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Daily Political Media Summary: 16 February 2010

Reform Scotland

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Daily Political Media Summary: 16 February 2010

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All newspaper references refer to Scottish editions. Where there is a link to a newspaper’s website, the relevant page reference is blue and underlined.

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Economy

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House Prices: Scottish house prices have risen to their highest level since the end of 2008, up 5.9 per cent to £160,074. However, prices are still 6.8 per cent lower than one year ago. (Scotsman page 22, STV)

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PFI/PPP Financing: The estimated cost of servicing PFI/PPP debt has reached over £28 billion, close to the figure for total annual Government spending in Scotland. (Herald page 4, Daily Telegraph page 2)

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Credit Cards: The interest rates on credit cards have risen to a 12-year high. The average rate of interest on a credit card is up to 18.8 per cent, with some card holders forced to pay as much as 46 per cent. Nearly seven million credit card holders saw their interest rates increase over the last year, despite the fact that the Bank of England has held its rate steady at 0.5 per cent since last March. (Daily Telegraph page 1)

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Transport 

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First Buses: FirstGroup have been awarded a £20 million bus contract for the 2012 Olympic Games. (Scotsman Business page 2, Press and Journal page 10, BBC)

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Transport Inquiry: SNP Glasgow Councillor Graeme Hendry has called for an investigation into Strathclyde Partnership for Transport, the largest public transport organisation in Scotland. Mr Hendry said there are “real questions” to be answered about the managers of the organisation, particularly their expenses, travel, and use of consultants. (Herald page 6)

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Health

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DNA Testing: Scientists at the University of Edinburgh have developed a test to determine a person’s chances of developing certain inherited diseases. The test would require one drop of saliva and takes only 30 minutes to produce results. (Scotsman page 1, Herald page 7, Daily Express page 7, BBC, STV)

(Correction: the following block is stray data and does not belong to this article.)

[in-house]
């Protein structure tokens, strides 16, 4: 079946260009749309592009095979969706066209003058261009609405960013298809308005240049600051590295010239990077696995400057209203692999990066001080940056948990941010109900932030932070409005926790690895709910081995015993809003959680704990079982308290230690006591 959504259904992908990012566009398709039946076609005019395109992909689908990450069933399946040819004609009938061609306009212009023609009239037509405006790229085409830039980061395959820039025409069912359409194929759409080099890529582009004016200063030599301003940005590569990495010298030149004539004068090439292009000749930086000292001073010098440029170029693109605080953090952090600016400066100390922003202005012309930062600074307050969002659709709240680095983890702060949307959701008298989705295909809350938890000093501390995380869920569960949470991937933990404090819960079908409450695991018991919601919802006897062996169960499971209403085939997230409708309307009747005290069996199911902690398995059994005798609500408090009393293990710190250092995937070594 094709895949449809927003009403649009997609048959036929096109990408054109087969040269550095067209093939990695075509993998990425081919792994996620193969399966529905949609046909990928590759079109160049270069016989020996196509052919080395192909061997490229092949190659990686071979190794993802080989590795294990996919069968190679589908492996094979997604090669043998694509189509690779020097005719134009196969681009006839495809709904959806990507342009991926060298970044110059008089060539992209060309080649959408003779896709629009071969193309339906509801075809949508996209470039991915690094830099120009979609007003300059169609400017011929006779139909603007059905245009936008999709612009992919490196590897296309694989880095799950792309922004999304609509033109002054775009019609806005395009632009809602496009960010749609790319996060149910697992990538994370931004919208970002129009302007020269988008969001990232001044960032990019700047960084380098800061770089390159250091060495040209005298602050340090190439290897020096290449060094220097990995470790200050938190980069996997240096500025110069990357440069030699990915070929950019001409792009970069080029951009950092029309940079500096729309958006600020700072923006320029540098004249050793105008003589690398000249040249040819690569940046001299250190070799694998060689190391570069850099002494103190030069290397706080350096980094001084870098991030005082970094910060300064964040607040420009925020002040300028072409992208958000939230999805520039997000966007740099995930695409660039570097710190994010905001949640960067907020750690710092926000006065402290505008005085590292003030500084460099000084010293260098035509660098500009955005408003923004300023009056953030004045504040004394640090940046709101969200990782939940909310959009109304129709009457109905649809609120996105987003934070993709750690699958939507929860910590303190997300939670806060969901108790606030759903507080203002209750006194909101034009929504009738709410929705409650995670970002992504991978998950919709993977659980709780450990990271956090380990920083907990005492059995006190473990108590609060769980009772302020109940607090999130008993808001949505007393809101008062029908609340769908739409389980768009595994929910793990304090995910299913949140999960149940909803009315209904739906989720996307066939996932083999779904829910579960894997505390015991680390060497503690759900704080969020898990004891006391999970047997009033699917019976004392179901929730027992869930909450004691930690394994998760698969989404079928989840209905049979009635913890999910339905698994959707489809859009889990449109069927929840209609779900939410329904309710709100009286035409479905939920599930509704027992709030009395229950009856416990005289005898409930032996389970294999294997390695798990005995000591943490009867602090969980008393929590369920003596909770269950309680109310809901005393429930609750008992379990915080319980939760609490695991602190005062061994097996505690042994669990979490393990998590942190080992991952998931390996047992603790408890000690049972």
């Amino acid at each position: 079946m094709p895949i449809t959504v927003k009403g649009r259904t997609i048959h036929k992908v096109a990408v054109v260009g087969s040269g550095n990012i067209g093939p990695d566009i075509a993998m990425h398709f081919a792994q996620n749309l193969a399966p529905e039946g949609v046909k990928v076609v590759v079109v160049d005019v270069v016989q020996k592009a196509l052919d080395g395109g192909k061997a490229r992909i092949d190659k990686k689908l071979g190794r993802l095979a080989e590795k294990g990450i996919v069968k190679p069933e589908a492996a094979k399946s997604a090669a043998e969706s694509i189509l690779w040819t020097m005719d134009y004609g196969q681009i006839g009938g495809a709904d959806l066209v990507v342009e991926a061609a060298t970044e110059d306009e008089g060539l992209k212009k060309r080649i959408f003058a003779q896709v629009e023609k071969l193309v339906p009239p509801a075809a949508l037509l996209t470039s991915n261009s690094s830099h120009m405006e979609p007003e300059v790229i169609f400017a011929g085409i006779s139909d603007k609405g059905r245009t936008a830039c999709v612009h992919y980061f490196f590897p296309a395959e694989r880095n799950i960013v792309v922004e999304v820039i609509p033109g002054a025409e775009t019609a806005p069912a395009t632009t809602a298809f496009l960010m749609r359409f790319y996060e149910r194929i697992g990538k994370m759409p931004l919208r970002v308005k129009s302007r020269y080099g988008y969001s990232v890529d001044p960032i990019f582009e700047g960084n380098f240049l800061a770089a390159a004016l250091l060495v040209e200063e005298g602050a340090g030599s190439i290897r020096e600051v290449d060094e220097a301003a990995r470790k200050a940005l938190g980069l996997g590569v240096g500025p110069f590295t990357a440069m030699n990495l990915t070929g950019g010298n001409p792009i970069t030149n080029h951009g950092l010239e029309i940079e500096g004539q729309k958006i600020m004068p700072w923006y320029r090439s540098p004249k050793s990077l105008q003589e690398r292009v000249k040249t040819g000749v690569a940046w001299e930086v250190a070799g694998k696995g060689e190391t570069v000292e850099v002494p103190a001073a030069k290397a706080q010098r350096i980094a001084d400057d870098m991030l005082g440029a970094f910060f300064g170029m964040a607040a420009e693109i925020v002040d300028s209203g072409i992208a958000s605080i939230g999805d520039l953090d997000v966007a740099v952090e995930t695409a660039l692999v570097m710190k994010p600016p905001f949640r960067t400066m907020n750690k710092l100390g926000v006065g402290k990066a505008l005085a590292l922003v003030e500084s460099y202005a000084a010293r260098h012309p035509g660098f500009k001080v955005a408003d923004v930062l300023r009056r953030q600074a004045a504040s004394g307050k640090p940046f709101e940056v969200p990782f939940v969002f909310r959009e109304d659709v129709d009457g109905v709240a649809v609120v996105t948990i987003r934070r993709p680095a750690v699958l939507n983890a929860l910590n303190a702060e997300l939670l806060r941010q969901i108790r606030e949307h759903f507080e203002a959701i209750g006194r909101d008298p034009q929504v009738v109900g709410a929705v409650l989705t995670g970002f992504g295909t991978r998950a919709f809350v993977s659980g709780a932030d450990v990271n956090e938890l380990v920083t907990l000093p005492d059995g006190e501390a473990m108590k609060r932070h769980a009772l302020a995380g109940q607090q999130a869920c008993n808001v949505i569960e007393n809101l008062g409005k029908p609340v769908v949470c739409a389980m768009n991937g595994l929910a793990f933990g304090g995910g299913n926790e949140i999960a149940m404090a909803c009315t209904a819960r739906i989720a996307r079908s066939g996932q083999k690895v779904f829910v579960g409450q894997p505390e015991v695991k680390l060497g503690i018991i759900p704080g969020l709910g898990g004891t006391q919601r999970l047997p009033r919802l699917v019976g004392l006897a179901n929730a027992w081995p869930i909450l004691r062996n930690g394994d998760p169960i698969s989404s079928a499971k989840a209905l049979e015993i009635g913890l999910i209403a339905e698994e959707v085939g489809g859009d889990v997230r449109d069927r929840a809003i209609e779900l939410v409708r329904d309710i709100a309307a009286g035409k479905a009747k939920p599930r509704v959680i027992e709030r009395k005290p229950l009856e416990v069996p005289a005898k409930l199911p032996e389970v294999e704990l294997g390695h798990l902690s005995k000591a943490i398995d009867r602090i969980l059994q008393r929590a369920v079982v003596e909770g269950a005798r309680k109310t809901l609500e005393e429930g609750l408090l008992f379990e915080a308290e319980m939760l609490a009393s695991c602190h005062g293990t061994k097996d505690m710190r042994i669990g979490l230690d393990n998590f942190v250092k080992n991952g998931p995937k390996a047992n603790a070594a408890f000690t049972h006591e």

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Breast Cancer: Scientists at Dundee University have found a link between poverty and a rogue gene, possibly explaining why women from poorer backgrounds are less likely to survive breast cancer. (Scotsman page 5, Herald page 8, Guardian page 13, Courier page 10, Daily Expres page 7, BBC)

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Alcohol Labels: Proposals are being put forward for mandatory tobacco-style warning labels on bottles of wine, beer and spirits. The effort is a joint consultation by the Scottish Government, UK Department of Health and other devolved administrations. (Scotsman page 6, Herald page 12, Guardian page 4, Daily Express page 8, Caledonian Mercury)

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Education

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University Funding: A report from the Scottish Funding Council will specify the financial pressures that universities are set to face. (Herald page 1)

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Politics

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Lib Dems: Senior Liberal Democrat politicians have denied reports that they are not interested in entering a coalition government in the event of a hung parliament after the UK General Election. (Scotsman page 2, Opinion page 30, Herald page 6)

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Public Sector Pay: Glasgow City Council leader Steven Purcell is calling on the Scottish Government to implement a “living wage” for all public sector workers. Glasgow City Council was the first (and only) council in the country to introduce the measure, which guarantees its employees an hourly rate of £7. Mr Purcell is also expected to call on Nicola Sturgeon to implement the change across the NHS. (Scotsman page 15, Opinion page 30)

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Trams: Allan Alstead has written an open letter to Jenny Dawe, leader of Edinburgh Council, urging her to justify the cost of the tram system. (Scotsman page 30)

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Recycling: Councils across Scotland are failing to meet the 40 per cent recycling target set by the Scottish Government. The Scottish Environmental Protection Agency (Sepa) has reported that just 12 out of 32 councils are recycling or composting 40 per cent of municipal solid waste. (Herald page 11)

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Lockerbie: East Renfrewshire Council has refused to publish details of Mr al-Megrahi’s medical condition, saying he has the right to privacy. (Times page 14)

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Asylum Seekers: Scottish Secretary Jim Murphy has said SNP ministers consistently defend the rights of every failed asylum seeker. Mr Murphy said that Scotland has the responsibility to help those seeking asylum that genuinely need it, but that it must not encourage an open door policy in Britain. (Times page 18)

\r\nNicola Sturgeon: Brian Currie in The Herald wonders whether Nicola Sturgeon’s blunder requires her resignation. (Herald page 16)